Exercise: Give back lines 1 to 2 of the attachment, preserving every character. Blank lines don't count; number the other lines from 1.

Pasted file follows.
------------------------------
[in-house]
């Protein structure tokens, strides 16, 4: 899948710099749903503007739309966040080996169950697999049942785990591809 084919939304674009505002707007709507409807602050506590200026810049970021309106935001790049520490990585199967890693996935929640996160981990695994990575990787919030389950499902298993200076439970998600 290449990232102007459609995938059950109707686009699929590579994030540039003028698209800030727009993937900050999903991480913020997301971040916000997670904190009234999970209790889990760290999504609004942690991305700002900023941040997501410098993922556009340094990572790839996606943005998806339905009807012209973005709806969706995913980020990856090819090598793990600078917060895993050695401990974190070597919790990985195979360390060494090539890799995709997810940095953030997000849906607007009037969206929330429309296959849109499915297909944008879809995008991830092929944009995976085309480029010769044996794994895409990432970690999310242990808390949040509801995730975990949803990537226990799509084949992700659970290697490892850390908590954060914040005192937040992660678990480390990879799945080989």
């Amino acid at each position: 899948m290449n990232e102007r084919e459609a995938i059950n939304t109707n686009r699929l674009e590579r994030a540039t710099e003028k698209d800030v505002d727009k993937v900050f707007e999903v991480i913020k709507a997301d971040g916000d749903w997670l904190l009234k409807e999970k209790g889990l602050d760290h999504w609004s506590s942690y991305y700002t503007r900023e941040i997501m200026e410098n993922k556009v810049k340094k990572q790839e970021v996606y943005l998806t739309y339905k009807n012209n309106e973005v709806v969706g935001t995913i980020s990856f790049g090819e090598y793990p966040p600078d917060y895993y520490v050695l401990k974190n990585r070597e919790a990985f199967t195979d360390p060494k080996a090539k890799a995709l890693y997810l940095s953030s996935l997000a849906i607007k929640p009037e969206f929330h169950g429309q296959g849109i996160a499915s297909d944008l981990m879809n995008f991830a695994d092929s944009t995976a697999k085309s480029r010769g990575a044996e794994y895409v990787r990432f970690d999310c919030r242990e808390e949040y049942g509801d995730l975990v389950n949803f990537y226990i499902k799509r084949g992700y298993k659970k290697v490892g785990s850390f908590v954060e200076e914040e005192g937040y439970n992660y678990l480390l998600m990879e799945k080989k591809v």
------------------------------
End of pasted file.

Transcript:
[in-house]
């Protein structure tokens, strides 16, 4: 899948710099749903503007739309966040080996169950697999049942785990591809 084919939304674009505002707007709507409807602050506590200026810049970021309106935001790049520490990585199967890693996935929640996160981990695994990575990787919030389950499902298993200076439970998600 290449990232102007459609995938059950109707686009699929590579994030540039003028698209800030727009993937900050999903991480913020997301971040916000997670904190009234999970209790889990760290999504609004942690991305700002900023941040997501410098993922556009340094990572790839996606943005998806339905009807012209973005709806969706995913980020990856090819090598793990600078917060895993050695401990974190070597919790990985195979360390060494090539890799995709997810940095953030997000849906607007009037969206929330429309296959849109499915297909944008879809995008991830092929944009995976085309480029010769044996794994895409990432970690999310242990808390949040509801995730975990949803990537226990799509084949992700659970290697490892850390908590954060914040005192937040992660678990480390990879799945080989």